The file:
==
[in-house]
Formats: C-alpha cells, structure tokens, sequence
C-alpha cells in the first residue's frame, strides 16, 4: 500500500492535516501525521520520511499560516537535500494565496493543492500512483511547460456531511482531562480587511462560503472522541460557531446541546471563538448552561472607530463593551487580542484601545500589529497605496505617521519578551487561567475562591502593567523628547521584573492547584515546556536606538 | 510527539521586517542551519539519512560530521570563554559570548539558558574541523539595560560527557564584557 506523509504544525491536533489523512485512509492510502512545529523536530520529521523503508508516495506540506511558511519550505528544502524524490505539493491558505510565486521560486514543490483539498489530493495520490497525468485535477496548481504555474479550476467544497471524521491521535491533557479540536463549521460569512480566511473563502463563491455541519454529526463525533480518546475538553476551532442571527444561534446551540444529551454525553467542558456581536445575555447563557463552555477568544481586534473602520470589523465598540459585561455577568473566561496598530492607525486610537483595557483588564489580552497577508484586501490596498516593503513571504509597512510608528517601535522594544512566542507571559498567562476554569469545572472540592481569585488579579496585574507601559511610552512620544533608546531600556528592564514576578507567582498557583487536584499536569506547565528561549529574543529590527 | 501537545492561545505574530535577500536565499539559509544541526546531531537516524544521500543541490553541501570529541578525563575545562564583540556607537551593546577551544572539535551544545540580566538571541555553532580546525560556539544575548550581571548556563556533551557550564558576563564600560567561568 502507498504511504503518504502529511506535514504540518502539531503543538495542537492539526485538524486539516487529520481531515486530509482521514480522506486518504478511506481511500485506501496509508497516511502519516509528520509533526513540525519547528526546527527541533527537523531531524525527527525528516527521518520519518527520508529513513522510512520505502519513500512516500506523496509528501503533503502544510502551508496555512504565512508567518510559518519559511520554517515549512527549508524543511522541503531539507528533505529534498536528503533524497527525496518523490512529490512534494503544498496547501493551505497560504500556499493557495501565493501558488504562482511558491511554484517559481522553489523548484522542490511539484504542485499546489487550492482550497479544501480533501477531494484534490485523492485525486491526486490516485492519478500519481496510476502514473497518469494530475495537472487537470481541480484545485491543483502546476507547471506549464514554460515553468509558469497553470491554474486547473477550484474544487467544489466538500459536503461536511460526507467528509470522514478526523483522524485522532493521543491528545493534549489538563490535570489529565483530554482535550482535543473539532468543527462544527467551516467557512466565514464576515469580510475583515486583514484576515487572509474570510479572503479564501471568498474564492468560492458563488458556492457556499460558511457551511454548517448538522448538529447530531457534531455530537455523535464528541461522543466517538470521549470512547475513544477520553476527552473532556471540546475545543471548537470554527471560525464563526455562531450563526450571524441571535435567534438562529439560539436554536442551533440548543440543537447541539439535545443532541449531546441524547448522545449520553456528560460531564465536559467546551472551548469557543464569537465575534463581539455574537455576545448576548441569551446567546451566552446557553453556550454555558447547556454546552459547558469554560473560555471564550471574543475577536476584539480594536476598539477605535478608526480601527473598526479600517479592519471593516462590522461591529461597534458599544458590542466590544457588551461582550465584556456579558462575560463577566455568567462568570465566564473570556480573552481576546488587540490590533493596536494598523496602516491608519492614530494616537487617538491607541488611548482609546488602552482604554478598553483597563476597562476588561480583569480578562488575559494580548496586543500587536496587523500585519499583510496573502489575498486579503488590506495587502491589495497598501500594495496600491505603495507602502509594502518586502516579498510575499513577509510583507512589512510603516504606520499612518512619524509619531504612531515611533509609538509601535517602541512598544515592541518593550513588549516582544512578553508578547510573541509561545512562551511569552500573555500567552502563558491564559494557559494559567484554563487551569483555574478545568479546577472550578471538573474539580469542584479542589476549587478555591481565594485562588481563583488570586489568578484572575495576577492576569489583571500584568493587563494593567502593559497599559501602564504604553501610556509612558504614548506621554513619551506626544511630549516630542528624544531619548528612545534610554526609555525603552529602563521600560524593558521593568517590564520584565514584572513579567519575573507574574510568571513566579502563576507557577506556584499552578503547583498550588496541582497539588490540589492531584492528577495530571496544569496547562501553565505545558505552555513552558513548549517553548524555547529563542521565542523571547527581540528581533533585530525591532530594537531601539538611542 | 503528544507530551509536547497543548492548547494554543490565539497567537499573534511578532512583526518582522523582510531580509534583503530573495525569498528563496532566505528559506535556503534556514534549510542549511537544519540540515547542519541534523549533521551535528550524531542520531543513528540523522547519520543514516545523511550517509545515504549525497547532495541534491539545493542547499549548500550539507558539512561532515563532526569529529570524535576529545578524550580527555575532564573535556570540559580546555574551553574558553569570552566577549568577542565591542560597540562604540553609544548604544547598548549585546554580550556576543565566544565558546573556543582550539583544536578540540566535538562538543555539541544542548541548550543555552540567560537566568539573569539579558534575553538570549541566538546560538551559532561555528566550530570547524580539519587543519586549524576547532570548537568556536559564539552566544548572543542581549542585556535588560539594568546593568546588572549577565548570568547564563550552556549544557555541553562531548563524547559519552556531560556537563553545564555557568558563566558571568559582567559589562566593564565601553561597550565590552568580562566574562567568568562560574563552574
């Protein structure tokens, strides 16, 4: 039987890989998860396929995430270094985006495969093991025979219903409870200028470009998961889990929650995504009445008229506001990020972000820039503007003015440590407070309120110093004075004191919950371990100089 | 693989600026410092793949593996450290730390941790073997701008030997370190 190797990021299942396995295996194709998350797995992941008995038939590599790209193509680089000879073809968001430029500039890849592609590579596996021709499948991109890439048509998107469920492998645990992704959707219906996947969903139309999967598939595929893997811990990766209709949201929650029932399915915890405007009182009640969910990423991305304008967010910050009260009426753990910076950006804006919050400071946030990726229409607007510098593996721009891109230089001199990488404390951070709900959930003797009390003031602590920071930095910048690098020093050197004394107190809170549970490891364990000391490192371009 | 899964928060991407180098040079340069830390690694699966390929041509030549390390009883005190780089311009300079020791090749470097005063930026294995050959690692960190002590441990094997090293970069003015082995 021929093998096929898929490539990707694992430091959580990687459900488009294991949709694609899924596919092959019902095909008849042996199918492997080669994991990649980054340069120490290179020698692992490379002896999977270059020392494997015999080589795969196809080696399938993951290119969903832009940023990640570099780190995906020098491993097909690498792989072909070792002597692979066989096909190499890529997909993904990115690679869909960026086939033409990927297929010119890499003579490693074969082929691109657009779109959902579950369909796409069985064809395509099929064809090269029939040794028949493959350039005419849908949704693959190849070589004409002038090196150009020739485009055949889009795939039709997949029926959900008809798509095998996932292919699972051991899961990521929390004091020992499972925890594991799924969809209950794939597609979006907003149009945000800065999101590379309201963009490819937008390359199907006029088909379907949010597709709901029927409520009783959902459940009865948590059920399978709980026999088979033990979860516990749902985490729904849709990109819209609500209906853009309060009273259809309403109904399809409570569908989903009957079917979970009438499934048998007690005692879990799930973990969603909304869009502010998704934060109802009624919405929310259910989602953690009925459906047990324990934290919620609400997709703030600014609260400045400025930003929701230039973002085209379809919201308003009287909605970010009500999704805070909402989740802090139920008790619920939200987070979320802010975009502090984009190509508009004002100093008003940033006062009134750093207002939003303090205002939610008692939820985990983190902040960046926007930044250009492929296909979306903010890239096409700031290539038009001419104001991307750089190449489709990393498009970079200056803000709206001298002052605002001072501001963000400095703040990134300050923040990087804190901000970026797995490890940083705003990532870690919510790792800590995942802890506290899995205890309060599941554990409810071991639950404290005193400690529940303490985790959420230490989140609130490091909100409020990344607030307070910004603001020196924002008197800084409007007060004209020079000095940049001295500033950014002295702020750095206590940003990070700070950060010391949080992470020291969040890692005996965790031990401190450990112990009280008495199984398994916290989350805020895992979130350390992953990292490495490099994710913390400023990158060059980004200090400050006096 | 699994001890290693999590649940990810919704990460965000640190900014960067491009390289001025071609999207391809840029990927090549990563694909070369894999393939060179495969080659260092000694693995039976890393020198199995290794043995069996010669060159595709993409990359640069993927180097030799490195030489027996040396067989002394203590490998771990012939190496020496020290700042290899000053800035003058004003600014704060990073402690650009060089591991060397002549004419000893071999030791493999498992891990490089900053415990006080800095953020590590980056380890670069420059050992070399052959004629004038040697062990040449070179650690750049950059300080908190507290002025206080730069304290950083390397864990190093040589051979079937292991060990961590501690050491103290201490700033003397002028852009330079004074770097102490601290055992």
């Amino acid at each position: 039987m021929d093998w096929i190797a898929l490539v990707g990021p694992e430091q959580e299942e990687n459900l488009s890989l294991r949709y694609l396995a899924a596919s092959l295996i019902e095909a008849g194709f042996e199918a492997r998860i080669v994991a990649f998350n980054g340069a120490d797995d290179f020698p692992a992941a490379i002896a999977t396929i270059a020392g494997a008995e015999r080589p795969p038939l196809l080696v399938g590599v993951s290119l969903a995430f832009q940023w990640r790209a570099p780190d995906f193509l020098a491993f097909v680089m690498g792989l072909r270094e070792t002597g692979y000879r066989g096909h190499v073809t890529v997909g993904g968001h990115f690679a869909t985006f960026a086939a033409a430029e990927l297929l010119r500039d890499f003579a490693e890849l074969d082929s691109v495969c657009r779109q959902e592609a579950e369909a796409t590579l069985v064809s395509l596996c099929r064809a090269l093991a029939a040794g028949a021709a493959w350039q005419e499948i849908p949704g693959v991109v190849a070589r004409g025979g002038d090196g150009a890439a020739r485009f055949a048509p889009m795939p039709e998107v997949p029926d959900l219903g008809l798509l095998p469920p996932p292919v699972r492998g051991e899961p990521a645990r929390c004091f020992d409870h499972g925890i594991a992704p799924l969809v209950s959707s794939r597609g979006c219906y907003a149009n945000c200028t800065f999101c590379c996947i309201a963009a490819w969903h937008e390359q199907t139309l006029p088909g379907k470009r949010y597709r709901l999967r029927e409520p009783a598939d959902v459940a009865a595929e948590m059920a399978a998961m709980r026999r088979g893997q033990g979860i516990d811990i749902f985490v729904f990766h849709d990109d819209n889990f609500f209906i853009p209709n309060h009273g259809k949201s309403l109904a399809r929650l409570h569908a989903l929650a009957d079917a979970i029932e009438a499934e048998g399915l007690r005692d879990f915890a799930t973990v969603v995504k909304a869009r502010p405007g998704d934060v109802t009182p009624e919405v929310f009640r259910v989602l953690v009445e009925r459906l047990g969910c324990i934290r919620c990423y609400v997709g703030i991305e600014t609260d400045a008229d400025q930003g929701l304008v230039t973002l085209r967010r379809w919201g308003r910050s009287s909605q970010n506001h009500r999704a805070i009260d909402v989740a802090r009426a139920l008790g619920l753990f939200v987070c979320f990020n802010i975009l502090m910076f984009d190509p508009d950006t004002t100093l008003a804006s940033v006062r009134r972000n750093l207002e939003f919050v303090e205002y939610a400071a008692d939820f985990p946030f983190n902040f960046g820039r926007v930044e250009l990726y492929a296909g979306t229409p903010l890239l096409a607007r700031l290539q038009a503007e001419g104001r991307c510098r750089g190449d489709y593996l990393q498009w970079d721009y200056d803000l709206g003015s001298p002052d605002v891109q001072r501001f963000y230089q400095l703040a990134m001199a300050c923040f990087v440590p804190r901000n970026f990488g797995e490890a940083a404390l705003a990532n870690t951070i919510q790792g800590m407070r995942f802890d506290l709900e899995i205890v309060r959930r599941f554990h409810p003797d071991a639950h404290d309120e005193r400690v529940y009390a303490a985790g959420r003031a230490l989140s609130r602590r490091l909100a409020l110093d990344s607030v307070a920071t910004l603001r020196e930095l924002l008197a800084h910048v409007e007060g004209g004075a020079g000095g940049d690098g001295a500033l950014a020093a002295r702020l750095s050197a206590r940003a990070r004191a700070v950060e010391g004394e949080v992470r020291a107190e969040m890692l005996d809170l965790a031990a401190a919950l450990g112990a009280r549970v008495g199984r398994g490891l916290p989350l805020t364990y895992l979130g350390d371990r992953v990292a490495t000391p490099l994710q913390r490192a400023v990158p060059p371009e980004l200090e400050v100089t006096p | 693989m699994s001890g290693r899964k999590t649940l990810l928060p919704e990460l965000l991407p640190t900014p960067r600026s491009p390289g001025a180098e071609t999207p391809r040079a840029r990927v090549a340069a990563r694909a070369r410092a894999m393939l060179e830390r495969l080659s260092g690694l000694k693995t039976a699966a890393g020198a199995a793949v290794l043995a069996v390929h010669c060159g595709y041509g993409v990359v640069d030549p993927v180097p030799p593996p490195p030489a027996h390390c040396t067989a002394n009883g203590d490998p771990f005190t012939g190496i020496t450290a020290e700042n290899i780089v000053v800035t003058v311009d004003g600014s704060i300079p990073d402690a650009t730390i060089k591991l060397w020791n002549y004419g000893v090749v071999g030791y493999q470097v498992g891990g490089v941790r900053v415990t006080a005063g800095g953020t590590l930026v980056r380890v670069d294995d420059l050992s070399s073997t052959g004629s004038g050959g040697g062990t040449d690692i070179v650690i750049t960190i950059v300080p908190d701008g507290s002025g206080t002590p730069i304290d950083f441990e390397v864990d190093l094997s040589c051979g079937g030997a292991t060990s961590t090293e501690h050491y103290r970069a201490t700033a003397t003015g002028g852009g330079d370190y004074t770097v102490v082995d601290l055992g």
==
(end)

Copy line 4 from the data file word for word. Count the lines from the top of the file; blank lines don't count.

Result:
């Protein structure tokens, strides 16, 4: 039987890989998860396929995430270094985006495969093991025979219903409870200028470009998961889990929650995504009445008229506001990020972000820039503007003015440590407070309120110093004075004191919950371990100089 | 693989600026410092793949593996450290730390941790073997701008030997370190 190797990021299942396995295996194709998350797995992941008995038939590599790209193509680089000879073809968001430029500039890849592609590579596996021709499948991109890439048509998107469920492998645990992704959707219906996947969903139309999967598939595929893997811990990766209709949201929650029932399915915890405007009182009640969910990423991305304008967010910050009260009426753990910076950006804006919050400071946030990726229409607007510098593996721009891109230089001199990488404390951070709900959930003797009390003031602590920071930095910048690098020093050197004394107190809170549970490891364990000391490192371009 | 899964928060991407180098040079340069830390690694699966390929041509030549390390009883005190780089311009300079020791090749470097005063930026294995050959690692960190002590441990094997090293970069003015082995 021929093998096929898929490539990707694992430091959580990687459900488009294991949709694609899924596919092959019902095909008849042996199918492997080669994991990649980054340069120490290179020698692992490379002896999977270059020392494997015999080589795969196809080696399938993951290119969903832009940023990640570099780190995906020098491993097909690498792989072909070792002597692979066989096909190499890529997909993904990115690679869909960026086939033409990927297929010119890499003579490693074969082929691109657009779109959902579950369909796409069985064809395509099929064809090269029939040794028949493959350039005419849908949704693959190849070589004409002038090196150009020739485009055949889009795939039709997949029926959900008809798509095998996932292919699972051991899961990521929390004091020992499972925890594991799924969809209950794939597609979006907003149009945000800065999101590379309201963009490819937008390359199907006029088909379907949010597709709901029927409520009783959902459940009865948590059920399978709980026999088979033990979860516990749902985490729904849709990109819209609500209906853009309060009273259809309403109904399809409570569908989903009957079917979970009438499934048998007690005692879990799930973990969603909304869009502010998704934060109802009624919405929310259910989602953690009925459906047990324990934290919620609400997709703030600014609260400045400025930003929701230039973002085209379809919201308003009287909605970010009500999704805070909402989740802090139920008790619920939200987070979320802010975009502090984009190509508009004002100093008003940033006062009134750093207002939003303090205002939610008692939820985990983190902040960046926007930044250009492929296909979306903010890239096409700031290539038009001419104001991307750089190449489709990393498009970079200056803000709206001298002052605002001072501001963000400095703040990134300050923040990087804190901000970026797995490890940083705003990532870690919510790792800590995942802890506290899995205890309060599941554990409810071991639950404290005193400690529940303490985790959420230490989140609130490091909100409020990344607030307070910004603001020196924002008197800084409007007060004209020079000095940049001295500033950014002295702020750095206590940003990070700070950060010391949080992470020291969040890692005996965790031990401190450990112990009280008495199984398994916290989350805020895992979130350390992953990292490495490099994710913390400023990158060059980004200090400050006096 | 699994001890290693999590649940990810919704990460965000640190900014960067491009390289001025071609999207391809840029990927090549990563694909070369894999393939060179495969080659260092000694693995039976890393020198199995290794043995069996010669060159595709993409990359640069993927180097030799490195030489027996040396067989002394203590490998771990012939190496020496020290700042290899000053800035003058004003600014704060990073402690650009060089591991060397002549004419000893071999030791493999498992891990490089900053415990006080800095953020590590980056380890670069420059050992070399052959004629004038040697062990040449070179650690750049950059300080908190507290002025206080730069304290950083390397864990190093040589051979079937292991060990961590501690050491103290201490700033003397002028852009330079004074770097102490601290055992």